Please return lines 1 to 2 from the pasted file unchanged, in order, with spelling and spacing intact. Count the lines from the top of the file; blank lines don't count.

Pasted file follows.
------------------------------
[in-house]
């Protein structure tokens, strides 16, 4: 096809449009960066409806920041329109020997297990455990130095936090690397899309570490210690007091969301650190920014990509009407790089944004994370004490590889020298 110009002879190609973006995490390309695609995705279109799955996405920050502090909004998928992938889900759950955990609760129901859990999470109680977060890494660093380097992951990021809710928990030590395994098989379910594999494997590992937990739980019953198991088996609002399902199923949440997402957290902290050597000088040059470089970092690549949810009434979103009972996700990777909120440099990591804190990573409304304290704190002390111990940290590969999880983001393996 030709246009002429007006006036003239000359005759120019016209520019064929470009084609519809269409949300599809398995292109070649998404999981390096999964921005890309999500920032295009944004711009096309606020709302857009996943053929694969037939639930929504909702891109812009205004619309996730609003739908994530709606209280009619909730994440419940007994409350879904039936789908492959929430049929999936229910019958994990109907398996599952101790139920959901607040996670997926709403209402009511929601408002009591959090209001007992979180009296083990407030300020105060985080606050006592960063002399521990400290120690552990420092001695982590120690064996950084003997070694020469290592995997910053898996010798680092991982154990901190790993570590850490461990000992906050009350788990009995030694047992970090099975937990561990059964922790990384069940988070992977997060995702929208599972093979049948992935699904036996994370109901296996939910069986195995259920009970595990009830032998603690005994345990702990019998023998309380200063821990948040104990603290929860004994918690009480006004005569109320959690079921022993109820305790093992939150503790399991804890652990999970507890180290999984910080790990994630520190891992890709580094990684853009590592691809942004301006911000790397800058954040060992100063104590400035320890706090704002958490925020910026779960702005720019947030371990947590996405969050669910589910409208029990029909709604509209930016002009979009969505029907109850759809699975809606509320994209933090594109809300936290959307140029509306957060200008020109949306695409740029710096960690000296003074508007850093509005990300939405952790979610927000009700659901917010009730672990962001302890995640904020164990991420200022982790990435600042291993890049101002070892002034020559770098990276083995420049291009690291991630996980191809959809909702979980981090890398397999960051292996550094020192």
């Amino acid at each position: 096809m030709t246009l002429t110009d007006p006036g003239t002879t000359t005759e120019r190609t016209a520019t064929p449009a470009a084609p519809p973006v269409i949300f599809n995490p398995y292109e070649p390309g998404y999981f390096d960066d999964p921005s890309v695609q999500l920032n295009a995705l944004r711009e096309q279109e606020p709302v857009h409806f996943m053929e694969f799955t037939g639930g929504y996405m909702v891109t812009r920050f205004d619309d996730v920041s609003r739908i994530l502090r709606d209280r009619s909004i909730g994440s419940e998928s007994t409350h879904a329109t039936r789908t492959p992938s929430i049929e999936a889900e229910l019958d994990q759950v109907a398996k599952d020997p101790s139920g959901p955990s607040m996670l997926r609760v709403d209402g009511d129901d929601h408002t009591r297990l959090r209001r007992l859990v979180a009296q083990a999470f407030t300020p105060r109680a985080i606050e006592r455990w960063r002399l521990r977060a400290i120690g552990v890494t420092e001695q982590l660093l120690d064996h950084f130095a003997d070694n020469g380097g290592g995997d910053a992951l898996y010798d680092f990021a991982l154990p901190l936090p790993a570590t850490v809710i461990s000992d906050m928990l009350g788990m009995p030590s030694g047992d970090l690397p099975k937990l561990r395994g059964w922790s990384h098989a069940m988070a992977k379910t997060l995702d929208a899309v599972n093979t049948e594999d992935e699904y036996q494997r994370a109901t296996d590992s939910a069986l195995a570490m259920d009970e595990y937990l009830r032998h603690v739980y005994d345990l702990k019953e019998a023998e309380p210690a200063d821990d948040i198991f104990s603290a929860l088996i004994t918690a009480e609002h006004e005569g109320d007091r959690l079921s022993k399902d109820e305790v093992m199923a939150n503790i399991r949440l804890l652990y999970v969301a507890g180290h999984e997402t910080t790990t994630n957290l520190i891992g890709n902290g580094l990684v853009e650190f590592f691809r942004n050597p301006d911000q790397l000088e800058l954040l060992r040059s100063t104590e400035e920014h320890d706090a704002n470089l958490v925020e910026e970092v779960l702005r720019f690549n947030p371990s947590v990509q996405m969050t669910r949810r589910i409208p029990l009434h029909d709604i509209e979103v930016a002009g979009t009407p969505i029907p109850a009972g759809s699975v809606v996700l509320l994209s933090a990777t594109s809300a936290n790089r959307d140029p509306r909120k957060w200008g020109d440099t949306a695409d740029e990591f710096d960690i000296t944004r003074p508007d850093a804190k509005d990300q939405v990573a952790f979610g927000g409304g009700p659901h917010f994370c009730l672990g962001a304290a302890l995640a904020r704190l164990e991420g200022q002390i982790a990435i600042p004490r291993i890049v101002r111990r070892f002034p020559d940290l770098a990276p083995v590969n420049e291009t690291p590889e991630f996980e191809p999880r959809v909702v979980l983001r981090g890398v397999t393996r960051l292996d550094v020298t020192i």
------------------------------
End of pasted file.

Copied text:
[in-house]
């Protein structure tokens, strides 16, 4: 096809449009960066409806920041329109020997297990455990130095936090690397899309570490210690007091969301650190920014990509009407790089944004994370004490590889020298 110009002879190609973006995490390309695609995705279109799955996405920050502090909004998928992938889900759950955990609760129901859990999470109680977060890494660093380097992951990021809710928990030590395994098989379910594999494997590992937990739980019953198991088996609002399902199923949440997402957290902290050597000088040059470089970092690549949810009434979103009972996700990777909120440099990591804190990573409304304290704190002390111990940290590969999880983001393996 030709246009002429007006006036003239000359005759120019016209520019064929470009084609519809269409949300599809398995292109070649998404999981390096999964921005890309999500920032295009944004711009096309606020709302857009996943053929694969037939639930929504909702891109812009205004619309996730609003739908994530709606209280009619909730994440419940007994409350879904039936789908492959929430049929999936229910019958994990109907398996599952101790139920959901607040996670997926709403209402009511929601408002009591959090209001007992979180009296083990407030300020105060985080606050006592960063002399521990400290120690552990420092001695982590120690064996950084003997070694020469290592995997910053898996010798680092991982154990901190790993570590850490461990000992906050009350788990009995030694047992970090099975937990561990059964922790990384069940988070992977997060995702929208599972093979049948992935699904036996994370109901296996939910069986195995259920009970595990009830032998603690005994345990702990019998023998309380200063821990948040104990603290929860004994918690009480006004005569109320959690079921022993109820305790093992939150503790399991804890652990999970507890180290999984910080790990994630520190891992890709580094990684853009590592691809942004301006911000790397800058954040060992100063104590400035320890706090704002958490925020910026779960702005720019947030371990947590996405969050669910589910409208029990029909709604509209930016002009979009969505029907109850759809699975809606509320994209933090594109809300936290959307140029509306957060200008020109949306695409740029710096960690000296003074508007850093509005990300939405952790979610927000009700659901917010009730672990962001302890995640904020164990991420200022982790990435600042291993890049101002070892002034020559770098990276083995420049291009690291991630996980191809959809909702979980981090890398397999960051292996550094020192």